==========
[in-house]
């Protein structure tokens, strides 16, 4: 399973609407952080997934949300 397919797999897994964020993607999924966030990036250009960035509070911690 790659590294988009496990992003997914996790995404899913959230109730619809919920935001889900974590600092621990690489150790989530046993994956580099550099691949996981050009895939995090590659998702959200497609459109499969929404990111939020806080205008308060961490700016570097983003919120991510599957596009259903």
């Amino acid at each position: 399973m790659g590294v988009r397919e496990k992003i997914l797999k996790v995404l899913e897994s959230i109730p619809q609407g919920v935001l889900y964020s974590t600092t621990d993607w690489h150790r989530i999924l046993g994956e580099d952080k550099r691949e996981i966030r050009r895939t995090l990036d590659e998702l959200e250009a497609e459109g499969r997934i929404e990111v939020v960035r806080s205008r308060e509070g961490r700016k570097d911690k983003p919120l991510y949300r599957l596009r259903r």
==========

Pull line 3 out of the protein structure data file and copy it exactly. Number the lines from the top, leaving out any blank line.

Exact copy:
């Amino acid at each position: 399973m790659g590294v988009r397919e496990k992003i997914l797999k996790v995404l899913e897994s959230i109730p619809q609407g919920v935001l889900y964020s974590t600092t621990d993607w690489h150790r989530i999924l046993g994956e580099d952080k550099r691949e996981i966030r050009r895939t995090l990036d590659e998702l959200e250009a497609e459109g499969r997934i929404e990111v939020v960035r806080s205008r308060e509070g961490r700016k570097d911690k983003p919120l991510y949300r599957l596009r259903r």